Ngô Quốc Anh

June 28, 2011

The Yamabe problem: A Story

Filed under: PDEs, Riemannian geometry — Tags: — Ngô Quốc Anh @ 15:47

I want to write a short survey about the Yamabe problem. Long time ago, I introduced the problem in this blog [here] but it turns out that the note was not rich enough to perform the importance of the problem.

Hidehiko Yamabe, in his famous paper entitled On a deformation of Riemannian structures on compact manifolds, Osaka Math. J. 12 (1960), pp. 21-37,  wanted to solve the Poincaré conjecture

Conjecture. Every simply connected, closed 3-manifold is homeomorphic to the 3-sphere

For this he thought, as a first step, to exhibit a metric with constant scalar curvature. We refer the reader to this note for details. He considered conformal metrics (the simplest change of metric is a conformal one), and gave a proof of the following statement:

Theorem (Yamabe). On a compact Riemannian manifold $(M, g)$ of dimension $\geqslant 3$, there exists a metric $g'$ conformal to $g$, such that the corresponding scalar curvature $\text{Scal}_{g'}$ is constant.

As can be seen, the Yamabe problem is a special case of the prescribing scalar curvature problem that can be completely solved. For the prescribing scalar curvature, we also solve it completely when the invariant is non-positive.

1. Conformal metrics.

Definition (conformal). Two pseudo-Riemannian metrics $g$ and $\widetilde g$ on a manifold $M$ are said to be

• (pointwise) conformal if there exists a $C^\infty$ function $f$ on $M$ such that $\displaystyle \widetilde g=e^{2f}g$;

• conformally equivalent if there exists a diffeomorphism $\alpha$ of $M$ such that $\alpha^* \widetilde g$ and $g$ are pointwise conformal.

Note that, if $g$ and $\widetilde g$ are conformally equivalent, then $\alpha$ is an isometry from $e^{2f}g$ onto $\widetilde g$. So we will only study below the case $\widetilde g = e^{2f}g$.

2. Scalar curvature under conformal changes of Riemannian metrics.

We have already shown in this entry that under the conformal change $\widetilde g = e^{2f} g$, the scalar curvatures verify the following equation $\displaystyle{\rm Scal}_{\widetilde g} = {e^{ - 2f}}\left[ {{\rm Scal}_g - 2(n - 1)\Delta_g f- (n - 2)(n - 1)|{\rm grad} f{|_g^2}} \right].$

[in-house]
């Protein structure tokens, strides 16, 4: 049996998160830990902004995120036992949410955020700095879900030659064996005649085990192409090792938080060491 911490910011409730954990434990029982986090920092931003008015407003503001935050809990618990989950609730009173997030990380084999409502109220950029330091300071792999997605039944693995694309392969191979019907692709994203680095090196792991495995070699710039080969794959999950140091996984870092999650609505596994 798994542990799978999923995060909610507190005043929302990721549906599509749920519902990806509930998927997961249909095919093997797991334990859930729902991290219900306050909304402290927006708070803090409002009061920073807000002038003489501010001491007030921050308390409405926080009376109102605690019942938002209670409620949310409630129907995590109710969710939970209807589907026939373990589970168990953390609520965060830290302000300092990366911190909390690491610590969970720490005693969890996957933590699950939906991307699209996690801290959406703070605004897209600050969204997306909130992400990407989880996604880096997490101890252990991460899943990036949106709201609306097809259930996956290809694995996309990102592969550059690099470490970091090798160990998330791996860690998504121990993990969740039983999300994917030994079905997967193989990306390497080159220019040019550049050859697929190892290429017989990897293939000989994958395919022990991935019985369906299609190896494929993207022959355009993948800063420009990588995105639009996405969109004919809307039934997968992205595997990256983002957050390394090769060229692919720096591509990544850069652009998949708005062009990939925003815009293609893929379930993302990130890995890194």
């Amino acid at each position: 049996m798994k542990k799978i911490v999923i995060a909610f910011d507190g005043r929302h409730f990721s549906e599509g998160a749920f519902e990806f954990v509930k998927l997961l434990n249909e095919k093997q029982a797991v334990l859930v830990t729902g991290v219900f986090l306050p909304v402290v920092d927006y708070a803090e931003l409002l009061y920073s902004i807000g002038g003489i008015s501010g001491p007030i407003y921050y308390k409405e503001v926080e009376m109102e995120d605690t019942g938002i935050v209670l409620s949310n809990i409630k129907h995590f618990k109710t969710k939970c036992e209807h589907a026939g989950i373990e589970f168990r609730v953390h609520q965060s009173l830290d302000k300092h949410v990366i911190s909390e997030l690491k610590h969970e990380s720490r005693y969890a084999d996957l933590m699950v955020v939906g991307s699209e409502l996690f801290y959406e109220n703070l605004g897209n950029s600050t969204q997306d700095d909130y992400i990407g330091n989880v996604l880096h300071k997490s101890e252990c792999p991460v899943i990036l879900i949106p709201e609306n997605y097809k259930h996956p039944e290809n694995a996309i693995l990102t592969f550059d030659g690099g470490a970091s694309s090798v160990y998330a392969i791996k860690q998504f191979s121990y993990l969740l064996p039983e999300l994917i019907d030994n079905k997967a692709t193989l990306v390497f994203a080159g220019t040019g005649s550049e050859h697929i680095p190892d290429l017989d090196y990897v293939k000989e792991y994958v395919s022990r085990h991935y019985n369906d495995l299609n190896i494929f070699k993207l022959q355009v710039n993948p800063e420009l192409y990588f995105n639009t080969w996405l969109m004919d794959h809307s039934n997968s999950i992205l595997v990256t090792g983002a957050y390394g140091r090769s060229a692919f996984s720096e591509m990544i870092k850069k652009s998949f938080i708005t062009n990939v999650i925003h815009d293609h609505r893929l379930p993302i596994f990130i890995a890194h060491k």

If we consider the conformal deformation in the form $\widetilde g=\varphi^\frac{4}{n-2}g$ (with $\varphi \in C^\infty$, $\varphi>0$), that is, $\displaystyle e^{2f}=\varphi^\frac{4}{n-2},$

we then have $\displaystyle {e^f}{\partial _i}f = \frac{2}{{n - 2}}{\varphi ^{ - \frac{{n - 4}}{{n - 2}}}}{\partial _i}\varphi.$

In other words, $\displaystyle {\partial _i}f = \frac{2}{{n - 2}}{\varphi ^{ - 1}}{\partial _i}\varphi.$

Thus $\displaystyle\left| \text{grad}f \right|_g^2 = {g^{ij}}{\partial _i}f{\partial _j}f = {\left( {\frac{2}{{n - 2}}} \right)^2}{\varphi ^{ - 2}}{g^{ij}}{\partial _i}\varphi {\partial _j}\varphi$

and (see this note for a similar calculation for Laplacian) $\displaystyle {\Delta _g}f = - \frac{2}{{n - 2}}{\varphi ^{ - 2}}{g^{ij}}{\partial _i}\varphi {\partial _j}\varphi + \varphi^{-1}{\Delta _g}\varphi .$

Therefore, $\displaystyle \begin{gathered} {\text{Sca}}{{\text{l}}_{g}} - 2(n - 1){\Delta _g}f - (n - 2)(n - 1)|{\text{grad}}f|_g^2 \hfill \\\qquad= {\text{Sca}}{{\text{l}}_g} + 4\frac{{n - 1}}{{n - 2}}{\varphi ^{ - 2}}{g^{ij}}{\partial _i}\varphi {\partial _j}\varphi - 4\frac{{n - 1}}{{n - 2}}{\varphi ^{ - 1}}{\Delta _g}\varphi \hfill \\ \qquad- (n - 2)(n - 1){\left( {\frac{2}{{n - 2}}} \right)^2}{\varphi ^{ - 2}}{g^{ij}}{\partial _i}\varphi {\partial _j}\varphi \hfill \\\qquad = {\text{Sca}}{{\text{l}}_g} - 4\frac{{n - 1}}{{n - 2}}{\varphi ^{ - 1}}{\Delta _g}\varphi . \hfill \\ \end{gathered}$

Hence, $\displaystyle {\text{Sca}}{{\text{l}}_{\widetilde g}} = {\varphi ^{ - \frac{4}{{n - 2}}}}\left( {{\text{Sca}}{{\text{l}}_g} - 4\frac{{n - 1}}{{n - 2}}{\varphi ^{ - 1}}{\Delta _g}\varphi } \right).$

3. The Yamabe approach.

From the previous section, the scalar curvature satisfies the equation $\displaystyle - 4\frac{{n - 1}}{{n - 2}}{\Delta _g}\varphi + {\text{Sca}}{{\text{l}}_g}\varphi = {\text{Sca}}{{\text{l}}_{\widetilde g}}{\varphi ^{\frac{{n + 2}}{{n - 2}}}}.$

So, Yamabe problem is equivalent to solving the above equation with $R'=\text{const}$ and the solution $\varphi$ must be smooth and strictly positive.

4. The mistake and…

The Yamabe problem was born, since there is a gap in Yamabe’s proof.